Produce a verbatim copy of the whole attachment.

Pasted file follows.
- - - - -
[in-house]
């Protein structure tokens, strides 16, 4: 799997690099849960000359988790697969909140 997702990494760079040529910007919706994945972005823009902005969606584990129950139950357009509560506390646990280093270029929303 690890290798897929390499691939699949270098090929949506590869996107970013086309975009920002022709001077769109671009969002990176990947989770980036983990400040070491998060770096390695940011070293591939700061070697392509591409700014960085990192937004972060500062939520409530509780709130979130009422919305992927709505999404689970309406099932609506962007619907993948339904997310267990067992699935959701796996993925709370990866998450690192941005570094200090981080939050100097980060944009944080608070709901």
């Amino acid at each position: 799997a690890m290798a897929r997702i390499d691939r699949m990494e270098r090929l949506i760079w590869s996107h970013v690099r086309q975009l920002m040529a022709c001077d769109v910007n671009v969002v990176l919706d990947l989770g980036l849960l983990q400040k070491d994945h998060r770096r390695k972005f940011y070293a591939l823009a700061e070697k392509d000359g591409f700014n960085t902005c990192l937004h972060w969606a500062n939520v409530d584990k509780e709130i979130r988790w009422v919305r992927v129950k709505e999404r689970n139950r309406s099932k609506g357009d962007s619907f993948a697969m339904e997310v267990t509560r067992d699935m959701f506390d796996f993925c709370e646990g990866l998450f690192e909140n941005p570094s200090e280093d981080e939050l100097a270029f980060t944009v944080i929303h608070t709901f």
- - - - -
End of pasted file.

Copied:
[in-house]
């Protein structure tokens, strides 16, 4: 799997690099849960000359988790697969909140 997702990494760079040529910007919706994945972005823009902005969606584990129950139950357009509560506390646990280093270029929303 690890290798897929390499691939699949270098090929949506590869996107970013086309975009920002022709001077769109671009969002990176990947989770980036983990400040070491998060770096390695940011070293591939700061070697392509591409700014960085990192937004972060500062939520409530509780709130979130009422919305992927709505999404689970309406099932609506962007619907993948339904997310267990067992699935959701796996993925709370990866998450690192941005570094200090981080939050100097980060944009944080608070709901």
């Amino acid at each position: 799997a690890m290798a897929r997702i390499d691939r699949m990494e270098r090929l949506i760079w590869s996107h970013v690099r086309q975009l920002m040529a022709c001077d769109v910007n671009v969002v990176l919706d990947l989770g980036l849960l983990q400040k070491d994945h998060r770096r390695k972005f940011y070293a591939l823009a700061e070697k392509d000359g591409f700014n960085t902005c990192l937004h972060w969606a500062n939520v409530d584990k509780e709130i979130r988790w009422v919305r992927v129950k709505e999404r689970n139950r309406s099932k609506g357009d962007s619907f993948a697969m339904e997310v267990t509560r067992d699935m959701f506390d796996f993925c709370e646990g990866l998450f690192e909140n941005p570094s200090e280093d981080e939050l100097a270029f980060t944009v944080i929303h608070t709901f």